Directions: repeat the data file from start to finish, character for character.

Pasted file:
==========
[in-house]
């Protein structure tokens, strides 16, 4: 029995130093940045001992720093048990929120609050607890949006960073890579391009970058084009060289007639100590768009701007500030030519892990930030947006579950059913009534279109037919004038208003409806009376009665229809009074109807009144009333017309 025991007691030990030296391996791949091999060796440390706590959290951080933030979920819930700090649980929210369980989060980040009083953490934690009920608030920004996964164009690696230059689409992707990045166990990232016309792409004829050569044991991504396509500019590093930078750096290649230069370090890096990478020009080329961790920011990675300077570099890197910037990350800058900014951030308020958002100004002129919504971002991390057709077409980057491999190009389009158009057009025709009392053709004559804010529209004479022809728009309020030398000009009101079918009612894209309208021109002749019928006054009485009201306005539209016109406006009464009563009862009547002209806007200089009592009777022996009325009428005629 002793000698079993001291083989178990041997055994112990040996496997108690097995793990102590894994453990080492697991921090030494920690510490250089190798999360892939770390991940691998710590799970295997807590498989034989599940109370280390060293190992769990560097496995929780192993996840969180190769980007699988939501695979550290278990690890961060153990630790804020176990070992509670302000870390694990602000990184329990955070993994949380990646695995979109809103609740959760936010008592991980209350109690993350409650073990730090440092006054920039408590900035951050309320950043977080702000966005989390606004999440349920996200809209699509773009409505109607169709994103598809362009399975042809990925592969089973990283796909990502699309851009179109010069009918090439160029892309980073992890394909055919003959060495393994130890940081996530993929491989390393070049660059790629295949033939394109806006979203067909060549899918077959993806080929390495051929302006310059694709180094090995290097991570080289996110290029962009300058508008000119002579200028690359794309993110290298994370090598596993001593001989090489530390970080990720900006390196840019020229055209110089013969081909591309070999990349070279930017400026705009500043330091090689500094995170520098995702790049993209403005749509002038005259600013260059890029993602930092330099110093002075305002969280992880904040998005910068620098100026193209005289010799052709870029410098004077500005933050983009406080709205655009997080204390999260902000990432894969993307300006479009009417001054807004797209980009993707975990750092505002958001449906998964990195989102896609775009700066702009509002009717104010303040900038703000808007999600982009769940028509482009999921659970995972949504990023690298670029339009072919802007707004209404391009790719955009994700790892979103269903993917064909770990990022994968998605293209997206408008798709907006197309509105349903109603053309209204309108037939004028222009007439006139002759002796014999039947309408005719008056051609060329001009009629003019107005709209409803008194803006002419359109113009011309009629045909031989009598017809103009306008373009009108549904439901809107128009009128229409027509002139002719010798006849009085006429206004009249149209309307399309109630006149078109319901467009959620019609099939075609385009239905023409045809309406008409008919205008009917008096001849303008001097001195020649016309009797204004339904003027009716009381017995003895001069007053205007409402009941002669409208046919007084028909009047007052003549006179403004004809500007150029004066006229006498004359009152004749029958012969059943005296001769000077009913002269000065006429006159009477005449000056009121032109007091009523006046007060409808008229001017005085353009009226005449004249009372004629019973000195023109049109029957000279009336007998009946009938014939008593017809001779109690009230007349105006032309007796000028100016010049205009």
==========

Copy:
[in-house]
């Protein structure tokens, strides 16, 4: 029995130093940045001992720093048990929120609050607890949006960073890579391009970058084009060289007639100590768009701007500030030519892990930030947006579950059913009534279109037919004038208003409806009376009665229809009074109807009144009333017309 025991007691030990030296391996791949091999060796440390706590959290951080933030979920819930700090649980929210369980989060980040009083953490934690009920608030920004996964164009690696230059689409992707990045166990990232016309792409004829050569044991991504396509500019590093930078750096290649230069370090890096990478020009080329961790920011990675300077570099890197910037990350800058900014951030308020958002100004002129919504971002991390057709077409980057491999190009389009158009057009025709009392053709004559804010529209004479022809728009309020030398000009009101079918009612894209309208021109002749019928006054009485009201306005539209016109406006009464009563009862009547002209806007200089009592009777022996009325009428005629 002793000698079993001291083989178990041997055994112990040996496997108690097995793990102590894994453990080492697991921090030494920690510490250089190798999360892939770390991940691998710590799970295997807590498989034989599940109370280390060293190992769990560097496995929780192993996840969180190769980007699988939501695979550290278990690890961060153990630790804020176990070992509670302000870390694990602000990184329990955070993994949380990646695995979109809103609740959760936010008592991980209350109690993350409650073990730090440092006054920039408590900035951050309320950043977080702000966005989390606004999440349920996200809209699509773009409505109607169709994103598809362009399975042809990925592969089973990283796909990502699309851009179109010069009918090439160029892309980073992890394909055919003959060495393994130890940081996530993929491989390393070049660059790629295949033939394109806006979203067909060549899918077959993806080929390495051929302006310059694709180094090995290097991570080289996110290029962009300058508008000119002579200028690359794309993110290298994370090598596993001593001989090489530390970080990720900006390196840019020229055209110089013969081909591309070999990349070279930017400026705009500043330091090689500094995170520098995702790049993209403005749509002038005259600013260059890029993602930092330099110093002075305002969280992880904040998005910068620098100026193209005289010799052709870029410098004077500005933050983009406080709205655009997080204390999260902000990432894969993307300006479009009417001054807004797209980009993707975990750092505002958001449906998964990195989102896609775009700066702009509002009717104010303040900038703000808007999600982009769940028509482009999921659970995972949504990023690298670029339009072919802007707004209404391009790719955009994700790892979103269903993917064909770990990022994968998605293209997206408008798709907006197309509105349903109603053309209204309108037939004028222009007439006139002759002796014999039947309408005719008056051609060329001009009629003019107005709209409803008194803006002419359109113009011309009629045909031989009598017809103009306008373009009108549904439901809107128009009128229409027509002139002719010798006849009085006429206004009249149209309307399309109630006149078109319901467009959620019609099939075609385009239905023409045809309406008409008919205008009917008096001849303008001097001195020649016309009797204004339904003027009716009381017995003895001069007053205007409402009941002669409208046919007084028909009047007052003549006179403004004809500007150029004066006229006498004359009152004749029958012969059943005296001769000077009913002269000065006429006159009477005449000056009121032109007091009523006046007060409808008229001017005085353009009226005449004249009372004629019973000195023109049109029957000279009336007998009946009938014939008593017809001779109690009230007349105006032309007796000028100016010049205009």